Sympathy has become a sort of bad word these days. Empathy has become the end-all-be-all form of caring. The differences between the two concepts can be quite confusing. Worse still, there is no common accepted definition for the two words. Depending on the source, the definition for sympathy can be the same as that for empathy. Sometimes the definitions will flip-flop depending on the source.
We make the distinction between the two terms for an important reason. Empathy, according to modern convention, is a more genuine form of caring. In empathy, the person demonstrates caring by feeling what the other person feels.
This Article Contains:
What is empathy?
See the short video below:
The process of caring
I like to keep things as simple as possible. But we have to break it down.
When someone expresses hurt, the other person will feel something. Compassion (or simply caring) is the common emotion. Compassion is the feeling we get when we internalize the other person’s pain. We bring their sadness or suffering inside us. We sample it inside our minds. We don’t have control over this process of compassion. We either feel compassion for the other person or we don’t. We don’t control the degree. We don’t control other feelings also competing for our attention. None of these things are within our control, at least not at first. They all operate within the processes of our subconscious. Over time, we can influence how we feel, but we still don’t control it.
Our instinctive response to feeling compassion, the sampling of someone else’s pain, is to send a return message back to the other person. “I hear you and I care about you.” When they receive this message, they will feel something in response. If they receive the message clearly, they will feel heard and cared for.
So, what’s going on with sympathy and empathy?
Empathy and sympathy are behaviors of communication. They are different ways of communicating back the message: “I hear you and I care about you.” Empathy and sympathy are both bridging behaviors. They are intended to communicate connection to the other person.
But they do more than that. Even though they are also intended to communicate, “I care about you,” they end up communicating something more. There is a hidden message.
Hidden messages in communication
Communication is never as simple as the words we express. Nonverbal communication includes all kinds of hidden messages from our subconscious.
Part of being genuine is eliminating hidden messages. Or at least making sure that hidden messages and intended messages are congruent with one another. Being genuine is all about being upfront about what you truly intend to communicate. Empathy is genuine. Sympathy is not. Sympathy contains mixed, conflicting messages. Worse, the person expressing sympathy lacks awareness of these hidden messages. Let’s take a look.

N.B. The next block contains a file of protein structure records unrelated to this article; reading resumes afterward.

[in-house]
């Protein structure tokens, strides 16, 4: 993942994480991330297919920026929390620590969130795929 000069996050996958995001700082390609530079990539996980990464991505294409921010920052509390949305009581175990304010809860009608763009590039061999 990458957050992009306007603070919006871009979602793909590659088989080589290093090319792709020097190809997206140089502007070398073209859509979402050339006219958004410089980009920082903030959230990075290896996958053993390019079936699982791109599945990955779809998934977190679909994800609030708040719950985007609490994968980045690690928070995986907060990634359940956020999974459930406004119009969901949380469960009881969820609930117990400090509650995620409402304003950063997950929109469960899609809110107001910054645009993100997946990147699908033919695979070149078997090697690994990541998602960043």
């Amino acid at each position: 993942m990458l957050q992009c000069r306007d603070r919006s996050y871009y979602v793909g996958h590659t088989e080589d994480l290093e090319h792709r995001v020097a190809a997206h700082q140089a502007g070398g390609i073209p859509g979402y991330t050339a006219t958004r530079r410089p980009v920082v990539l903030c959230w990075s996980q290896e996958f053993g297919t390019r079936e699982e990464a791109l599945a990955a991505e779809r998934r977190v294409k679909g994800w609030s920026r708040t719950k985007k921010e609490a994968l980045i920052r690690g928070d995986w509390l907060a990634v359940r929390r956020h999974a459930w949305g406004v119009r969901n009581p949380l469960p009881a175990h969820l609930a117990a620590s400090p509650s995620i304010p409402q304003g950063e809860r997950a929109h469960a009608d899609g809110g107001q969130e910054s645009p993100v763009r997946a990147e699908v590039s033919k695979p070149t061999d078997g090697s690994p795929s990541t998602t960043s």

The hidden message of empathy
Here is the intended message of empathy: “I hear you and I care about you.”
Here is the hidden message of empathy: “I am open to receiving your feelings and feeling what you feel.”
This hidden message is straightforward and implied. It is congruent with intended message, which is why empathy is considered genuine.
The hidden messages of sympathy
Now let’s look at sympathy. There are many possible hidden messages that people inadvertently attach when communicating using sympathy. These messages ride alongside the intended message. They are carried by a person’s tone of voice, facial expressions, and other nonverbal cues. Wording also matters, as we saw in the video above.
The intended message of sympathy is the same: “I hear you and I care about you.”
Here are some possible hidden messages that ride alongside the intended message. Let’s first look at communicating lack of availability:
- “I don’t have enough time to meet your needs right now.”
- “I can only give you part of my attention right now.”
- “I only have so much of myself to can give you right now.”
- “I don’t want to feel what you’re feeling right now.” or “I’m glad I’m not the one feeling that way.”
Next, let’s look at communicating dismissal:
- “I would like to dismiss your problem with a quick-fix.” or “I would like to dismiss your problem with a few token words.”
- “Your problem really isn’t that important.” or “You’re overreacting.”
- “You’re bothering me with this right now. I don’t like it. Please stop.”
Next, let’s look at communicating arrogance: